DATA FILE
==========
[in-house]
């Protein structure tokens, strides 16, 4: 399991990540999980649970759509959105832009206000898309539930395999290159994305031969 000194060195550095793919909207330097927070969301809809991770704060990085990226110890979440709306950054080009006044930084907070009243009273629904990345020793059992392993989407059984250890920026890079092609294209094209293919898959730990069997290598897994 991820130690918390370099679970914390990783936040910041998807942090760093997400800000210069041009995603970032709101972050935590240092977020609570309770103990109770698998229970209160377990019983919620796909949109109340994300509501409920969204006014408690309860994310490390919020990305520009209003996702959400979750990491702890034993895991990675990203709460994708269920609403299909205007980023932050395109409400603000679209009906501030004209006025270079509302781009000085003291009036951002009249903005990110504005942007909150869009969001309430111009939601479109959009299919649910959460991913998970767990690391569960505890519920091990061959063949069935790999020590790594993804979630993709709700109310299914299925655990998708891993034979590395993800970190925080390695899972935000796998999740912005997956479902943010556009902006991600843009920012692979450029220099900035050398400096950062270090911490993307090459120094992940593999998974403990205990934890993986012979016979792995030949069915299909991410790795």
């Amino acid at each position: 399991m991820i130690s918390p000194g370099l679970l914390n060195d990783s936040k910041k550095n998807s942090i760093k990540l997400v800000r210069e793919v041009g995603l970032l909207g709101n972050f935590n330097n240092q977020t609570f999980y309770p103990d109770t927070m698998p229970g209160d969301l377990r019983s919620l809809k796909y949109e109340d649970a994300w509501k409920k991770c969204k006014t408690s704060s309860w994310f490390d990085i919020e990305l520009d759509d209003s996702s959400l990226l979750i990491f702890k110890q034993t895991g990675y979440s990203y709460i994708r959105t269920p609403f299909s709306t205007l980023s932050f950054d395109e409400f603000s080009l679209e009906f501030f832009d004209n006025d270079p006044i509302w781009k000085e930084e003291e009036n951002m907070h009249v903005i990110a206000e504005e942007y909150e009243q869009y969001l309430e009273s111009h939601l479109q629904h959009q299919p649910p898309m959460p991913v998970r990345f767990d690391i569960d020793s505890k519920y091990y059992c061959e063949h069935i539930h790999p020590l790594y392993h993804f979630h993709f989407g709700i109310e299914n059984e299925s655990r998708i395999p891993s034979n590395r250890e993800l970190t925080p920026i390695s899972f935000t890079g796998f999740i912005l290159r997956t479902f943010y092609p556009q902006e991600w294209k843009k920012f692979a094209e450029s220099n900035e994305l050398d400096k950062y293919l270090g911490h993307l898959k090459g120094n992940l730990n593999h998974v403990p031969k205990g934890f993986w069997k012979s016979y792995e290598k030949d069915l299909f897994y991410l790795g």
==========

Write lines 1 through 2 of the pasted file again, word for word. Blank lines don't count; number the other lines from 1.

[in-house]
């Protein structure tokens, strides 16, 4: 399991990540999980649970759509959105832009206000898309539930395999290159994305031969 000194060195550095793919909207330097927070969301809809991770704060990085990226110890979440709306950054080009006044930084907070009243009273629904990345020793059992392993989407059984250890920026890079092609294209094209293919898959730990069997290598897994 991820130690918390370099679970914390990783936040910041998807942090760093997400800000210069041009995603970032709101972050935590240092977020609570309770103990109770698998229970209160377990019983919620796909949109109340994300509501409920969204006014408690309860994310490390919020990305520009209003996702959400979750990491702890034993895991990675990203709460994708269920609403299909205007980023932050395109409400603000679209009906501030004209006025270079509302781009000085003291009036951002009249903005990110504005942007909150869009969001309430111009939601479109959009299919649910959460991913998970767990690391569960505890519920091990061959063949069935790999020590790594993804979630993709709700109310299914299925655990998708891993034979590395993800970190925080390695899972935000796998999740912005997956479902943010556009902006991600843009920012692979450029220099900035050398400096950062270090911490993307090459120094992940593999998974403990205990934890993986012979016979792995030949069915299909991410790795």